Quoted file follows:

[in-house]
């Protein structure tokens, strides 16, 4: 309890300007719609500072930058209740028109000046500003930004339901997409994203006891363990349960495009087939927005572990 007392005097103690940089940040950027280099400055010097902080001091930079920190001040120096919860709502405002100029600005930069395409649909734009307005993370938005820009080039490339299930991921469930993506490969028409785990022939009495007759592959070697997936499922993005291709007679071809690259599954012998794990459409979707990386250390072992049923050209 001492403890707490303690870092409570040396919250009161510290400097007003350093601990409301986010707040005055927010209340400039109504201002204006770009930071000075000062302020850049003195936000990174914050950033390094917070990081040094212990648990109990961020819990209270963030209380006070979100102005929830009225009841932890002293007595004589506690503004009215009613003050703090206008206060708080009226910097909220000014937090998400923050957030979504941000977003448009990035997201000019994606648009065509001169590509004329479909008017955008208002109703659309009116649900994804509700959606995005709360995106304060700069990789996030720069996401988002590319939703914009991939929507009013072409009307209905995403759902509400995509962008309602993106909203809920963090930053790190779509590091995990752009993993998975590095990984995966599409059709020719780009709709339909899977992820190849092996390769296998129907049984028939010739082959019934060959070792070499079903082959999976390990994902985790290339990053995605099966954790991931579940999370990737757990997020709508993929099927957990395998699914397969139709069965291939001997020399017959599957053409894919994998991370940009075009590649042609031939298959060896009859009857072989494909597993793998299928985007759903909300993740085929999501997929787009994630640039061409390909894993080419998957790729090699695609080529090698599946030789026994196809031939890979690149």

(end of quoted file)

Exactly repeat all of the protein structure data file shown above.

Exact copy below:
[in-house]
């Protein structure tokens, strides 16, 4: 309890300007719609500072930058209740028109000046500003930004339901997409994203006891363990349960495009087939927005572990 007392005097103690940089940040950027280099400055010097902080001091930079920190001040120096919860709502405002100029600005930069395409649909734009307005993370938005820009080039490339299930991921469930993506490969028409785990022939009495007759592959070697997936499922993005291709007679071809690259599954012998794990459409979707990386250390072992049923050209 001492403890707490303690870092409570040396919250009161510290400097007003350093601990409301986010707040005055927010209340400039109504201002204006770009930071000075000062302020850049003195936000990174914050950033390094917070990081040094212990648990109990961020819990209270963030209380006070979100102005929830009225009841932890002293007595004589506690503004009215009613003050703090206008206060708080009226910097909220000014937090998400923050957030979504941000977003448009990035997201000019994606648009065509001169590509004329479909008017955008208002109703659309009116649900994804509700959606995005709360995106304060700069990789996030720069996401988002590319939703914009991939929507009013072409009307209905995403759902509400995509962008309602993106909203809920963090930053790190779509590091995990752009993993998975590095990984995966599409059709020719780009709709339909899977992820190849092996390769296998129907049984028939010739082959019934060959070792070499079903082959999976390990994902985790290339990053995605099966954790991931579940999370990737757990997020709508993929099927957990395998699914397969139709069965291939001997020399017959599957053409894919994998991370940009075009590649042609031939298959060896009859009857072989494909597993793998299928985007759903909300993740085929999501997929787009994630640039061409390909894993080419998957790729090699695609080529090698599946030789026994196809031939890979690149």